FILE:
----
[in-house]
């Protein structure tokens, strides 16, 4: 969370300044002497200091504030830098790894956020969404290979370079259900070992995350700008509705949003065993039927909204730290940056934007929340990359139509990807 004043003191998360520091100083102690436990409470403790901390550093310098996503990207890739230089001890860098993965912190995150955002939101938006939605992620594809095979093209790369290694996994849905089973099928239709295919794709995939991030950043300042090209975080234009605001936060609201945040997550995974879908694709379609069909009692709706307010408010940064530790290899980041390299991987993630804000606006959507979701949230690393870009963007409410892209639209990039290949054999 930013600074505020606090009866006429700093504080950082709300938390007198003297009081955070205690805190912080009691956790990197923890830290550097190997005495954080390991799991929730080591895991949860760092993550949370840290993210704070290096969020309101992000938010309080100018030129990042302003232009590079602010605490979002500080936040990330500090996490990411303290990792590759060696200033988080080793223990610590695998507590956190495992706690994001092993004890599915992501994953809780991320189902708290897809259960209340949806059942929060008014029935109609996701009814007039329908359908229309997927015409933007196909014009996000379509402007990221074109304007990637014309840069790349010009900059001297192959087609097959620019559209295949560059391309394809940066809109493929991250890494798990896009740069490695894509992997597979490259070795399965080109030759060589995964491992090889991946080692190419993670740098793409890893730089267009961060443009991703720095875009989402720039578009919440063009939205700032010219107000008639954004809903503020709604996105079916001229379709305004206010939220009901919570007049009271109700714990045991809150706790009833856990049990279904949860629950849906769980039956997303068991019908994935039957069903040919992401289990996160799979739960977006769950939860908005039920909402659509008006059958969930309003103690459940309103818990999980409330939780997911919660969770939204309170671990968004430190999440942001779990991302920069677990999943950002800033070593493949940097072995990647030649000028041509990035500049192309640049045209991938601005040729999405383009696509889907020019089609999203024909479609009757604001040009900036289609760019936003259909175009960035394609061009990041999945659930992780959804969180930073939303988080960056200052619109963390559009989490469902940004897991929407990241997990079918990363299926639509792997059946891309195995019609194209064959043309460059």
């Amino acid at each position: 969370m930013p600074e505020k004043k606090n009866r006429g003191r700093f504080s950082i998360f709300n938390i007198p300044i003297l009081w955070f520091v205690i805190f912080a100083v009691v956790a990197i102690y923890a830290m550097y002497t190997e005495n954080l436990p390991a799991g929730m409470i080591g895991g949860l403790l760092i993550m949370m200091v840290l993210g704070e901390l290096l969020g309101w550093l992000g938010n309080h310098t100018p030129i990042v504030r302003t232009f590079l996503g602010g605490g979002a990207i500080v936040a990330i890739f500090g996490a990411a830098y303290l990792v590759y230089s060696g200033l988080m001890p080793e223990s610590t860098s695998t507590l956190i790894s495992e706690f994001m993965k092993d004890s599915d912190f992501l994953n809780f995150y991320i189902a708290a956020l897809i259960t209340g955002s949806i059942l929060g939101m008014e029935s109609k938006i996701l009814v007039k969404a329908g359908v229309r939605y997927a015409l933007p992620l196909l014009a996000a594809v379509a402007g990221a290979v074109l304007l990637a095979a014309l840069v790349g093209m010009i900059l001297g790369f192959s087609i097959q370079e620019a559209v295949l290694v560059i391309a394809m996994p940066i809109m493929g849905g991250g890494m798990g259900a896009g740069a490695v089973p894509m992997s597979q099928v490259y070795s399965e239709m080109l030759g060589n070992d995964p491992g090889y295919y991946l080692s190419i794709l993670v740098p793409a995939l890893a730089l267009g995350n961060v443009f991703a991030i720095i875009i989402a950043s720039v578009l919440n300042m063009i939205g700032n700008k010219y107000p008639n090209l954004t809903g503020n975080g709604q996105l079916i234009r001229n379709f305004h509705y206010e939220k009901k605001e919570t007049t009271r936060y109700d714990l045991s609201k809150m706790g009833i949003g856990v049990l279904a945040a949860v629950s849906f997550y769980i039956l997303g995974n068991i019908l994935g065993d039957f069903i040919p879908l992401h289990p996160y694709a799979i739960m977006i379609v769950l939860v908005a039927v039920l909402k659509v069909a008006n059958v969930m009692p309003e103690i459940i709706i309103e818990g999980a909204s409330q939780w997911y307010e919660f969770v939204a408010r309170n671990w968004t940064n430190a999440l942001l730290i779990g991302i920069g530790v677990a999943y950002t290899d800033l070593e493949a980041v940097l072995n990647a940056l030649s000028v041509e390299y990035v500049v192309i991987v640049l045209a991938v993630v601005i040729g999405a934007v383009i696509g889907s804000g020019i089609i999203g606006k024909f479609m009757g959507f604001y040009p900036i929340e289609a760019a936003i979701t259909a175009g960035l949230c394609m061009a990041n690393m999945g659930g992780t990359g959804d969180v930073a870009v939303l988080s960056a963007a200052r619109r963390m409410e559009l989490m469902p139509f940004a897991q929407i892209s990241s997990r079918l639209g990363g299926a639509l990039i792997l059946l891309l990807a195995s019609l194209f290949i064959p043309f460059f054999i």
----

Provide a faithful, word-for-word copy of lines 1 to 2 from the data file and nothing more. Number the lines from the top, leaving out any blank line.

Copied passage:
[in-house]
């Protein structure tokens, strides 16, 4: 969370300044002497200091504030830098790894956020969404290979370079259900070992995350700008509705949003065993039927909204730290940056934007929340990359139509990807 004043003191998360520091100083102690436990409470403790901390550093310098996503990207890739230089001890860098993965912190995150955002939101938006939605992620594809095979093209790369290694996994849905089973099928239709295919794709995939991030950043300042090209975080234009605001936060609201945040997550995974879908694709379609069909009692709706307010408010940064530790290899980041390299991987993630804000606006959507979701949230690393870009963007409410892209639209990039290949054999 930013600074505020606090009866006429700093504080950082709300938390007198003297009081955070205690805190912080009691956790990197923890830290550097190997005495954080390991799991929730080591895991949860760092993550949370840290993210704070290096969020309101992000938010309080100018030129990042302003232009590079602010605490979002500080936040990330500090996490990411303290990792590759060696200033988080080793223990610590695998507590956190495992706690994001092993004890599915992501994953809780991320189902708290897809259960209340949806059942929060008014029935109609996701009814007039329908359908229309997927015409933007196909014009996000379509402007990221074109304007990637014309840069790349010009900059001297192959087609097959620019559209295949560059391309394809940066809109493929991250890494798990896009740069490695894509992997597979490259070795399965080109030759060589995964491992090889991946080692190419993670740098793409890893730089267009961060443009991703720095875009989402720039578009919440063009939205700032010219107000008639954004809903503020709604996105079916001229379709305004206010939220009901919570007049009271109700714990045991809150706790009833856990049990279904949860629950849906769980039956997303068991019908994935039957069903040919992401289990996160799979739960977006769950939860908005039920909402659509008006059958969930309003103690459940309103818990999980409330939780997911919660969770939204309170671990968004430190999440942001779990991302920069677990999943950002800033070593493949940097072995990647030649000028041509990035500049192309640049045209991938601005040729999405383009696509889907020019089609999203024909479609009757604001040009900036289609760019936003259909175009960035394609061009990041999945659930992780959804969180930073939303988080960056200052619109963390559009989490469902940004897991929407990241997990079918990363299926639509792997059946891309195995019609194209064959043309460059």